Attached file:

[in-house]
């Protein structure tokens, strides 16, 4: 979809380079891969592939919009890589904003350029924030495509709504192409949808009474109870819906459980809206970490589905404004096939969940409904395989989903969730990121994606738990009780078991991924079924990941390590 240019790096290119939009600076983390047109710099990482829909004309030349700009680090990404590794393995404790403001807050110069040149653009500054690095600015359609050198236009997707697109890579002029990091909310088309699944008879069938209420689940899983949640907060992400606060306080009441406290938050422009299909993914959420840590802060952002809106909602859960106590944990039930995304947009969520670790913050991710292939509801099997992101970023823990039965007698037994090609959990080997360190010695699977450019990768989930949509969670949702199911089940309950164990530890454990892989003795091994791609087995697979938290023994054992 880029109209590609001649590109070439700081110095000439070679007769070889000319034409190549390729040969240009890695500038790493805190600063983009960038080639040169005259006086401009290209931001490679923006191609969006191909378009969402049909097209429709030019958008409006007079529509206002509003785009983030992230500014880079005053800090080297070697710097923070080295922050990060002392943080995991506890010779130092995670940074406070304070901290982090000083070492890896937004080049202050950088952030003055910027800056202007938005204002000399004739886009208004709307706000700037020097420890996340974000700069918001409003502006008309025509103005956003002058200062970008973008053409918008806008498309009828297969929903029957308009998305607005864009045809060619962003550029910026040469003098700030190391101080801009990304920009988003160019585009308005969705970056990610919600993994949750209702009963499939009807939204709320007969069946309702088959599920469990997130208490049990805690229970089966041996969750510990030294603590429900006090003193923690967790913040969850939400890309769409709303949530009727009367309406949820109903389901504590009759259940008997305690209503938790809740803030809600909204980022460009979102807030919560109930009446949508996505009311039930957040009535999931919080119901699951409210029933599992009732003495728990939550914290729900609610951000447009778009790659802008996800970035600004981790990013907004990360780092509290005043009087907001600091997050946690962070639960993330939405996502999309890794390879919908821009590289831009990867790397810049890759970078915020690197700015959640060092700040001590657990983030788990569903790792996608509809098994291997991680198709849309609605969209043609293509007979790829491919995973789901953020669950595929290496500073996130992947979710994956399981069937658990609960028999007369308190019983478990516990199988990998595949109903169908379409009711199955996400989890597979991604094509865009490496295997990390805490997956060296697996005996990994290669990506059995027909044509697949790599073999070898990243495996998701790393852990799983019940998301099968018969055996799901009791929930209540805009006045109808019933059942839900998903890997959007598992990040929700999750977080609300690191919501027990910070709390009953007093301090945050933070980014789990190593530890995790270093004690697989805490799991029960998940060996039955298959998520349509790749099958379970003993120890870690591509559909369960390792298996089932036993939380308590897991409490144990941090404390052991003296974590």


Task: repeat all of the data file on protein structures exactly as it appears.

[in-house]
């Protein structure tokens, strides 16, 4: 979809380079891969592939919009890589904003350029924030495509709504192409949808009474109870819906459980809206970490589905404004096939969940409904395989989903969730990121994606738990009780078991991924079924990941390590 240019790096290119939009600076983390047109710099990482829909004309030349700009680090990404590794393995404790403001807050110069040149653009500054690095600015359609050198236009997707697109890579002029990091909310088309699944008879069938209420689940899983949640907060992400606060306080009441406290938050422009299909993914959420840590802060952002809106909602859960106590944990039930995304947009969520670790913050991710292939509801099997992101970023823990039965007698037994090609959990080997360190010695699977450019990768989930949509969670949702199911089940309950164990530890454990892989003795091994791609087995697979938290023994054992 880029109209590609001649590109070439700081110095000439070679007769070889000319034409190549390729040969240009890695500038790493805190600063983009960038080639040169005259006086401009290209931001490679923006191609969006191909378009969402049909097209429709030019958008409006007079529509206002509003785009983030992230500014880079005053800090080297070697710097923070080295922050990060002392943080995991506890010779130092995670940074406070304070901290982090000083070492890896937004080049202050950088952030003055910027800056202007938005204002000399004739886009208004709307706000700037020097420890996340974000700069918001409003502006008309025509103005956003002058200062970008973008053409918008806008498309009828297969929903029957308009998305607005864009045809060619962003550029910026040469003098700030190391101080801009990304920009988003160019585009308005969705970056990610919600993994949750209702009963499939009807939204709320007969069946309702088959599920469990997130208490049990805690229970089966041996969750510990030294603590429900006090003193923690967790913040969850939400890309769409709303949530009727009367309406949820109903389901504590009759259940008997305690209503938790809740803030809600909204980022460009979102807030919560109930009446949508996505009311039930957040009535999931919080119901699951409210029933599992009732003495728990939550914290729900609610951000447009778009790659802008996800970035600004981790990013907004990360780092509290005043009087907001600091997050946690962070639960993330939405996502999309890794390879919908821009590289831009990867790397810049890759970078915020690197700015959640060092700040001590657990983030788990569903790792996608509809098994291997991680198709849309609605969209043609293509007979790829491919995973789901953020669950595929290496500073996130992947979710994956399981069937658990609960028999007369308190019983478990516990199988990998595949109903169908379409009711199955996400989890597979991604094509865009490496295997990390805490997956060296697996005996990994290669990506059995027909044509697949790599073999070898990243495996998701790393852990799983019940998301099968018969055996799901009791929930209540805009006045109808019933059942839900998903890997959007598992990040929700999750977080609300690191919501027990910070709390009953007093301090945050933070980014789990190593530890995790270093004690697989805490799991029960998940060996039955298959998520349509790749099958379970003993120890870690591509559909369960390792298996089932036993939380308590897991409490144990941090404390052991003296974590």